This is essentially Trump’s stated approach – which internationalist critics on both the left and the right, at home and abroad, have denigrated as small-mindedly “transactional.” Of course, they also believe that it will destroy arrangements that have prevented great power war and global depression since 1945. My main point here is not repeating that the president and I are right and the naysayers are wrong, but to emphasize just how radical this possible change would be.

At the same time, I stuck “possible” into that previous sentence for good reasons. First, even if this is Mr. Trump’s plan, it’s not going to be put into effect right away. Barring existential crises, like major wars or the Great Depression or Watergate-like scandals, changes this big rarely take place quickly. Second, powerful forces remain aligned firmly against President Trump – in Big Business and on Wall Street, in the two major parties, and in the mainstream media and the rest of the national chattering classes. Don’t think they’ll give in easily. Indeed, from their backgrounds, it’s quite possible that several members of the president’s cabinet and leading advisory circles could be opposed, too.

Third, because events so often call the tune, especially in national security, it’s entirely conceivable that a series of real or apparent crises will result in a Trump foreign policy that’s mainly reactive – and continues along the same strategic lines. And fourth, some of the president’s ongoing rhetoric itself – i.e., on exercising global leadership, or on escalating the war on ISIS in the Middle East, or especially on “reinforcing old alliances” (as promised in the inaugural address) – don’t mesh easily (to say the least) with the idea of America First.

More optimistically (from my standpoint), the chances of changing America’s course on trade and immigration issues sooner rather than later seem higher. The Trans-Pacific Partnership (TPP) trade deal, brought to you by former Presidents Bush (the 43d) and Obama, has now been scrapped. Mexico has announced that negotiations to transform the North American Free Trade Agreement (NAFTA), and to deal with other bilateral issues, will start next week. Presidents also have impressive authority to impose various types of tariffs unilaterally, as well as to overhaul American approaches on other economic fronts – for example, on further curbing investments in the U.S. economy from China. And don’t forget how that Mr. Trump can repeal the controversial Obama executive orders on immigration with the stroke of a pen.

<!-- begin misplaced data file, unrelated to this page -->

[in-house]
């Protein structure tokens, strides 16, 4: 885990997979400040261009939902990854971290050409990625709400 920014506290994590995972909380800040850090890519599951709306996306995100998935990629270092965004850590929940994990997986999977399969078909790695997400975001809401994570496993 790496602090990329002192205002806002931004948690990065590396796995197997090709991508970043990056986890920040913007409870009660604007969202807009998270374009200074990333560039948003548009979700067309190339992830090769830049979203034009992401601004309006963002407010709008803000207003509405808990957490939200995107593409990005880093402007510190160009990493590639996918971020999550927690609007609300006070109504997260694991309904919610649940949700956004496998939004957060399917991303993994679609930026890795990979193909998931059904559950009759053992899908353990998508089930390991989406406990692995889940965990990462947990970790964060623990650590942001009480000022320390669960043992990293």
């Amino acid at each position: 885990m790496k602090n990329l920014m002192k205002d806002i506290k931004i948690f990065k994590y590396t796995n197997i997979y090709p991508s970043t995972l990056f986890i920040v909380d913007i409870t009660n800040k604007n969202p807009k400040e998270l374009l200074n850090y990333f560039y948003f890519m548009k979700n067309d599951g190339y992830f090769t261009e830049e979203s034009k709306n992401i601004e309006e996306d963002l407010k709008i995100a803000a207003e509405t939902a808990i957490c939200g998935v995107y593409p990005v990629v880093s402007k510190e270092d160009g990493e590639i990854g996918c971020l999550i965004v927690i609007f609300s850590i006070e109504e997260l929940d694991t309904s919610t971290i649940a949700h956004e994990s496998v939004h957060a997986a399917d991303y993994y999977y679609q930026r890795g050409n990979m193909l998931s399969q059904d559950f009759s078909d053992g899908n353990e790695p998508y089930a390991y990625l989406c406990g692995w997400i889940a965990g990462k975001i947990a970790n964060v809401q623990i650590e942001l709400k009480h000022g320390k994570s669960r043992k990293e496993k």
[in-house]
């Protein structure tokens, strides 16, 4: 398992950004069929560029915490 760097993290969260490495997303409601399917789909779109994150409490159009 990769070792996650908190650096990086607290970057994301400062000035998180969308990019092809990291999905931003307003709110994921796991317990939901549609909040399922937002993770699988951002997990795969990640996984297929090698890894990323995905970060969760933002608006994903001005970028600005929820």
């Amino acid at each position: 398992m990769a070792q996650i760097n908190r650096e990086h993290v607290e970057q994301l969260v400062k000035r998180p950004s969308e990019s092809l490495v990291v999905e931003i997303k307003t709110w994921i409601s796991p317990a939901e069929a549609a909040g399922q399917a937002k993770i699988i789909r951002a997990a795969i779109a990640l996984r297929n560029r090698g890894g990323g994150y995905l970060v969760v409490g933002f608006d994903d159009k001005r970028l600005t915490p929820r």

Finally, it’s important to note that any big change, even necessary big change, rarely comes without tumult. In addition, you can count on the mainstream media to exaggerate its severity whenever possible, as well as to blame Mr. Trump for much domestic and foreign turmoil even when he’s not remotely responsible. Even an alpha dog personality like the new president might find the visuals unnerving. I just hope that he remembers his own view that the alternative – allowing festering problems to become genuine calamities (including foreign military quagmires) – is likeliest to be far worse.